Mrs / Mss Non-Unemployed (Challenge)
Last week, the world celebrated women, their achievements and successes. But also according to the United Nations, it is a day to think about women’s rights and empowerment, creating a space that gives them access to opportunities to develop themselves.
I grew up in a culture that denied women access to employment, instead making them financially and economically dependant on men. Such a culture makes women even more vulnerable to having their rights violated because of such dependancy and are thus unable to self-develop in any aspect.
As I am travelling to different countries of West and Central Africa for the Faces2Hearts program, I encounter many projects whose target is to make women self-reliable, training them in different trades and techniques, giving them a chance to either have or even create employment for themselves and their society in general.
I want to quickly take you to one of such projects I visited a week ago in Ivory Coast. It is called PROFORME, and is implemented by the United Nations Industrial Development Organization (UNIDO), funded by the European Union. When the project started, it had a unique mission of ensuring a vocational integration of 2,500 young people and 2,500 ex-combatants, with a goal of their sustainable reintegration into the socio-economic in Ivory Coast. This is mainly done through professional vocational training and establishing training centres around the country. 7 cohorts of training were done since November 2012 till March 2017. And for the 8th cohort, that is where the magic happened.
For the 8th cohort of training, the project’s scope was slightly changed. The skills training concerned agriculture and animal husbandry. But this time round, the focus was put on women. Started in September 2017, and still running, this cohort counts 72% of women, and they are trained in professional farming techniques of crops like cassava, pepper, eggplant and bananas, and poultry farming.
Four School-farms were created in 4 villages of Dabou region, and at each school, women learn professional techniques to farm. Such techniques help in increasing the yield of the fields, but also help in managing the production, turning farming into a profitable business. Some of these women have already been farming before, but this has been a whole new experience for them, as I can tell from their testimonies.
“Being part of this programme has been a very useful for me. I used to own a field of cassava. Afterwards, I left my village and moved to Dabou leaving my crops behind. But when I joined this group, I gained hope that I can farm again. I learned techniques that I had never heard of such as how to prepare seedbeds. I feel very motivated and I am soon starting my garden back at home, with a proper goal of making it a real business,” Beugré told me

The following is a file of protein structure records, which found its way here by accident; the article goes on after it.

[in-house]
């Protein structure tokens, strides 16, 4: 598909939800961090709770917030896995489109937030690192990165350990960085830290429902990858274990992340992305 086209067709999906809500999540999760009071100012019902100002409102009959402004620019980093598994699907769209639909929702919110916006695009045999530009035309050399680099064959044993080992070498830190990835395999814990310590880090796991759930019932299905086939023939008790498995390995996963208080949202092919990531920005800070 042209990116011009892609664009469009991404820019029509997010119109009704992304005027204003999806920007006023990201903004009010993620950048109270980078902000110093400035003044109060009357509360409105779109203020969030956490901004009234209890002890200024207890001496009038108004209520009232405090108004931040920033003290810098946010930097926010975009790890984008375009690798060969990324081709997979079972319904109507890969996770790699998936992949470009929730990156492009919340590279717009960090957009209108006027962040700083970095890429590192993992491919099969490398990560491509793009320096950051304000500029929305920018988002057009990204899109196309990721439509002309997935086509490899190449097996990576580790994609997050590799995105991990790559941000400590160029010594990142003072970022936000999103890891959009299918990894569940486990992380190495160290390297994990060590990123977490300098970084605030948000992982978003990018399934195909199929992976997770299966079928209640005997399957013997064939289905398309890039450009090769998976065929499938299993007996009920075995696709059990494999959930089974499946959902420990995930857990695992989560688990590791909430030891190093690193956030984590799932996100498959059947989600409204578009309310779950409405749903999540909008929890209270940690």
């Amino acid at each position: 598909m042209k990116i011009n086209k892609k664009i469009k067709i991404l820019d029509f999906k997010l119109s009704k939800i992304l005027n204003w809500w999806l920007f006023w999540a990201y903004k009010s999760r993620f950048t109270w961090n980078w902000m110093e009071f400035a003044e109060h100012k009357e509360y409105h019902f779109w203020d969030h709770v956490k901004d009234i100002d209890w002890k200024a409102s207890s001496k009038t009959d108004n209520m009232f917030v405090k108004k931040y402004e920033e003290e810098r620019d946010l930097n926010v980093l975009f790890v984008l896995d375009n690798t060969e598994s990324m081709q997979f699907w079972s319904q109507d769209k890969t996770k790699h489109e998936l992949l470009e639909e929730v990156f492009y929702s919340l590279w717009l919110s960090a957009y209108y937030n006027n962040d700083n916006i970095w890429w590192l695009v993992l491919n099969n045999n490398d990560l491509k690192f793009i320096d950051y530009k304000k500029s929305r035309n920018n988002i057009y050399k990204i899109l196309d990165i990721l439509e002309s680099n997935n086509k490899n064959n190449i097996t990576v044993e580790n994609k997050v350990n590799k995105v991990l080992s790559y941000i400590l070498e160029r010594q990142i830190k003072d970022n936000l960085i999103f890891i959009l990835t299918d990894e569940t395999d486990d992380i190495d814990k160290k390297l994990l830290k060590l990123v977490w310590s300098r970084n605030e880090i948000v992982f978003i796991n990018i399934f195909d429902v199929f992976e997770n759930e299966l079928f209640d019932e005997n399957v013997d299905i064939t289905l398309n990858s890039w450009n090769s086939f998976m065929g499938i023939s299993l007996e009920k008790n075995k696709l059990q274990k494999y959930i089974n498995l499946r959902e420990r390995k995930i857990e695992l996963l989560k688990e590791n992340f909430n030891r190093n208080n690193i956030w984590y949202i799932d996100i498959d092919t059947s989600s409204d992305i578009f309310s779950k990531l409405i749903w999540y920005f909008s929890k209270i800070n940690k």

“Apart from learning new things, I like the way we are trained to work in groups. It makes work less easier and less tiring, yet more efficient than if I was working alone. From the skills I learned here, I was able to renovate my field back at home” Esmel, one of the trainees says.
Who like chicken? Well, I do. Indeed, an other group is trained in poultry farming. I got there right at the moment of classes, and I was surprised by how technical the skills they were learning are. It almost sounded like Mathematics. Women, with their male colleagues were learning about different techniques about preparation of farm space for poultry, feeding quantity calculations and so on.
“The main reason that pushed to come to learn poultry farming was because I like chicken. But when I arrived, with the courses that are delivered here, I knew this was also supposed to help me to finally be able to make an income with a goal of becoming autonomous. I will never forget the day the first chicks arrived. It felt very nice and I knew this was going to be my business from that very day”- Lath Hylane says
“Many women here are not interested in poultry. Yet, chicken is very consumed in Ivory Cost, which proves that this is a sure business. When I finish the training I want to start a business of selling chicken, and I will thus be able to make money to pay for my kids school fees.” – Tede Therese says
I was very curious to know what is going to happen once the training ends. But I was told that in addition to courses in agricultural and poultry techniques, beneficiaries receive courses on financial management, marketing, simplified accounting and cooperative management that will enable them to set up poultry groups in their respective villages. These groupings will subsequently integrate the cooperatives that will be set up in the coming weeks in order to better organize the marketing of the production of these training courses.
A world that respects rights of women is a world that ensures their access to Employment which is the only way women can become active in developing themselves financially and of course contributing to the economy of their families and their society’s. And I am pretty optimistic that the battle is already being fought, with initiatives like this one being put in place.